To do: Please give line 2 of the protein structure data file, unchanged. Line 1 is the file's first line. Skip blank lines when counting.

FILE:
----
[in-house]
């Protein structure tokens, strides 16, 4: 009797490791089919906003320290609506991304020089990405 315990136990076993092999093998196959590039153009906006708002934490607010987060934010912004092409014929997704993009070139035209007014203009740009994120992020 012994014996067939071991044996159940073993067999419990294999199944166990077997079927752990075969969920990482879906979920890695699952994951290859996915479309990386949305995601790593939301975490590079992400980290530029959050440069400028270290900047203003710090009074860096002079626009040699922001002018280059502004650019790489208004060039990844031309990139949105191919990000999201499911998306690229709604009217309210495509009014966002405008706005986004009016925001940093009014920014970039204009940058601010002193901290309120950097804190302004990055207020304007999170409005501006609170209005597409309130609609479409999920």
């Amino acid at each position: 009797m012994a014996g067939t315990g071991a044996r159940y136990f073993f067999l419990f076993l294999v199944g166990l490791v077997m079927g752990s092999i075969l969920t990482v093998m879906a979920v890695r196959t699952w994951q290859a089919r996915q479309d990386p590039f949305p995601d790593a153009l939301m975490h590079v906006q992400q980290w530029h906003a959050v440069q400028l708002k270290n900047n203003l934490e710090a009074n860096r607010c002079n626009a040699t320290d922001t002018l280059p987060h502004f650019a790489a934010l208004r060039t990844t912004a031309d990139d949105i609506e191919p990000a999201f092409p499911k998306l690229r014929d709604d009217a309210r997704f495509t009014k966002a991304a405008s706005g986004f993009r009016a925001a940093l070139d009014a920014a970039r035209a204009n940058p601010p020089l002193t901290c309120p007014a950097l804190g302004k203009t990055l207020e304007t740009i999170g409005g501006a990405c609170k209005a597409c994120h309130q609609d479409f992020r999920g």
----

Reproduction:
């Protein structure tokens, strides 16, 4: 009797490791089919906003320290609506991304020089990405 315990136990076993092999093998196959590039153009906006708002934490607010987060934010912004092409014929997704993009070139035209007014203009740009994120992020 012994014996067939071991044996159940073993067999419990294999199944166990077997079927752990075969969920990482879906979920890695699952994951290859996915479309990386949305995601790593939301975490590079992400980290530029959050440069400028270290900047203003710090009074860096002079626009040699922001002018280059502004650019790489208004060039990844031309990139949105191919990000999201499911998306690229709604009217309210495509009014966002405008706005986004009016925001940093009014920014970039204009940058601010002193901290309120950097804190302004990055207020304007999170409005501006609170209005597409309130609609479409999920």